Thai Customs seize 700 pounds of smuggled elephants tusks


Customs officials seized nearly 700 pounds of elephant tusks in 87 plastic barrels smuggled from Mozambique at Suvarnabhumi International Airport in Bangkok last week, the fifth major seizure of ivory by Thai Customs during the past 12 months, according to Freeland, an anti-trafficking civil society group.

“We can see that the traffickers are using different entry points, container sizes and smuggling techniques. So we must continue to be diligent and inspect all suspicious cargo coming in,” said Kulit Sombatsiri, director general of the Royal Thai Customs agency.

Last April, two large shipments of ivory were intercepted at Laem Chabang Port, in July more smuggled ivory was seized at Suvarnabhumi Airport, there was a sizeable seizure in December at Koh Samui International Airport, and then there was last week’s shipment.

Freeland said that last week’s seized ivory, worth$ 800,000 and “representing entire herds of innocent elephants,” was concealed with rocks and shipped over on a Kenya Airways commercial flight. The intended recipient was identified as a Guinean national named Sato Morie, who left Thailand after learning about the seizure.

“This tragic, endless and illegal loss of our magnificent species has to stop. That’s why [we are] appealing to the public and to any person inside the trade, ports, or government agencies to help us find these serial killers. You will be rewarded,” said Steve Galster, founder of Freeland.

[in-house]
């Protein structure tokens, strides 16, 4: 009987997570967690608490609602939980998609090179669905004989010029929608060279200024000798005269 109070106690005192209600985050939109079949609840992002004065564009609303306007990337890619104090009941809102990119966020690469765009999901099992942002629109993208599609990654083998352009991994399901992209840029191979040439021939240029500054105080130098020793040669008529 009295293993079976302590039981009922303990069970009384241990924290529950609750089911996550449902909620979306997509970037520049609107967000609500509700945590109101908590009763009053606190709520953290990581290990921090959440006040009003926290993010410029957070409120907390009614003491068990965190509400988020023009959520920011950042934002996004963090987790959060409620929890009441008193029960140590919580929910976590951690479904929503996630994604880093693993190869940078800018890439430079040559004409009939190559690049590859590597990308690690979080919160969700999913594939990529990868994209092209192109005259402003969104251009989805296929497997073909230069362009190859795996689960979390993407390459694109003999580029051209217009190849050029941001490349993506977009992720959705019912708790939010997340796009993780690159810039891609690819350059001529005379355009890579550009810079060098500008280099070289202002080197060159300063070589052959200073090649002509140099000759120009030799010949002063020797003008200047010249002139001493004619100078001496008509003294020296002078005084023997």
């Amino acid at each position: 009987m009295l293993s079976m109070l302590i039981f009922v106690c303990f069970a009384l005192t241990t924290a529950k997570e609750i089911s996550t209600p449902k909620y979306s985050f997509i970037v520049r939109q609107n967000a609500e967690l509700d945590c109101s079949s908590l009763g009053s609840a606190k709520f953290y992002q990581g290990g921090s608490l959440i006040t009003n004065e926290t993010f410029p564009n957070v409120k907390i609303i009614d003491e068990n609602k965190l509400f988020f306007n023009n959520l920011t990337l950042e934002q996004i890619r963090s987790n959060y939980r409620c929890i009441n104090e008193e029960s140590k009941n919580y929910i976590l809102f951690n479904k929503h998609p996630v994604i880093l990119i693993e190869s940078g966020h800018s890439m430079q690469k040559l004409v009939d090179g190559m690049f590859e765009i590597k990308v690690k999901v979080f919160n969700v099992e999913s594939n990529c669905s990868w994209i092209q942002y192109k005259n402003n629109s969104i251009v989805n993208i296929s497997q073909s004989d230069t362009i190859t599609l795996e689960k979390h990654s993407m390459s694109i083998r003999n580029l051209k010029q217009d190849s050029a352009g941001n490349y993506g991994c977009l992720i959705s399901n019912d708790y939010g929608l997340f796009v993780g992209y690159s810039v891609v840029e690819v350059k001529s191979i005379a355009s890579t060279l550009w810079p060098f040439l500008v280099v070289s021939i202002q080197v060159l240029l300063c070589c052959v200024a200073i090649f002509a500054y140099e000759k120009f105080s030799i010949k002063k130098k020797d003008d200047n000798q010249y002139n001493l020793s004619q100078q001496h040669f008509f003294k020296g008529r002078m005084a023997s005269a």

Kulit said that intelligence reports indicated another 1,543 pounds from the same trafficking group were still waiting to be smuggled from Kenya and his department has alerted their counterparts there.

Thailand is one of eight countries heavily targeted by wildlife smugglers, and in particular smugglers of African ivory, which has prompted officials in the Kingdom to require that cargo from 27 African countries be X-rayed at all entry points to prevent smuggling, The Nation newspaper reported.

The eight countries are, source countries Kenya, Uganda and Tanzania; transit countries Malaysia, Vietnam and the Philippines; and destination countries Thailand and China. Thailand has taken strong action in recent years, both to end the trade and sale of domestic ivory, and is a leader in the Association of Southeast Asian Nations Wildlife Enforcement Network (ASEAN-WEN), which works with the United States Department of State.

Criminal gangs and militias are using sophisticated military weapons to kill elephants and take advantage of high-level corruption to move ivory across borders and off the African continent. Law enforcement officials in several countries have said that criminal networks use the proceeds from the illegal killing of elephants, and the illegal ivory trade, to arm rebellions and terrorism. They have claimed that the attack on a Nairobi mall by the terrorist group al-Shabaab was partly funded by the illegal ivory trade.